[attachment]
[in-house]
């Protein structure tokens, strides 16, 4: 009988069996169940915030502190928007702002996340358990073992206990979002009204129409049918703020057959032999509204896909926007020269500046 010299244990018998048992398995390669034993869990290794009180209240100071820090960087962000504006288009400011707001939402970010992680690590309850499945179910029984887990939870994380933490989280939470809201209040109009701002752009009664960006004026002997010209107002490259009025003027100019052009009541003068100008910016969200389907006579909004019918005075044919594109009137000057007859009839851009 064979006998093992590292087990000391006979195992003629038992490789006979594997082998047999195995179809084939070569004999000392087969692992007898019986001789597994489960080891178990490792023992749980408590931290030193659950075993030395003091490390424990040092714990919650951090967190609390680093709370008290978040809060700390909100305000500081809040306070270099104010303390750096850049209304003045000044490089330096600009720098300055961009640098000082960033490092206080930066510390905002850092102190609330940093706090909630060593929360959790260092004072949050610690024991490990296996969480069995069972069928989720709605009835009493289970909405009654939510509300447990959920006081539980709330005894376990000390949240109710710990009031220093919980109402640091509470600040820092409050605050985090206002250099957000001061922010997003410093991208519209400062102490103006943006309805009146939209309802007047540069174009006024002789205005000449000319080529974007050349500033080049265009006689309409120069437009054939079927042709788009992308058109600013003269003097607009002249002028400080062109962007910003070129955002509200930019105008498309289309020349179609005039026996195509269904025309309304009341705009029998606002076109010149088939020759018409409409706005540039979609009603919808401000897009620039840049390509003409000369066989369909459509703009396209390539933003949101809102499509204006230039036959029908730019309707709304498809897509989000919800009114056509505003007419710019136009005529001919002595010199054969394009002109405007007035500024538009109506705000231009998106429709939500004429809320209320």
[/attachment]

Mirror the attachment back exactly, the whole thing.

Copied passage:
[in-house]
């Protein structure tokens, strides 16, 4: 009988069996169940915030502190928007702002996340358990073992206990979002009204129409049918703020057959032999509204896909926007020269500046 010299244990018998048992398995390669034993869990290794009180209240100071820090960087962000504006288009400011707001939402970010992680690590309850499945179910029984887990939870994380933490989280939470809201209040109009701002752009009664960006004026002997010209107002490259009025003027100019052009009541003068100008910016969200389907006579909004019918005075044919594109009137000057007859009839851009 064979006998093992590292087990000391006979195992003629038992490789006979594997082998047999195995179809084939070569004999000392087969692992007898019986001789597994489960080891178990490792023992749980408590931290030193659950075993030395003091490390424990040092714990919650951090967190609390680093709370008290978040809060700390909100305000500081809040306070270099104010303390750096850049209304003045000044490089330096600009720098300055961009640098000082960033490092206080930066510390905002850092102190609330940093706090909630060593929360959790260092004072949050610690024991490990296996969480069995069972069928989720709605009835009493289970909405009654939510509300447990959920006081539980709330005894376990000390949240109710710990009031220093919980109402640091509470600040820092409050605050985090206002250099957000001061922010997003410093991208519209400062102490103006943006309805009146939209309802007047540069174009006024002789205005000449000319080529974007050349500033080049265009006689309409120069437009054939079927042709788009992308058109600013003269003097607009002249002028400080062109962007910003070129955002509200930019105008498309289309020349179609005039026996195509269904025309309304009341705009029998606002076109010149088939020759018409409409706005540039979609009603919808401000897009620039840049390509003409000369066989369909459509703009396209390539933003949101809102499509204006230039036959029908730019309707709304498809897509989000919800009114056509505003007419710019136009005529001919002595010199054969394009002109405007007035500024538009109506705000231009998106429709939500004429809320209320």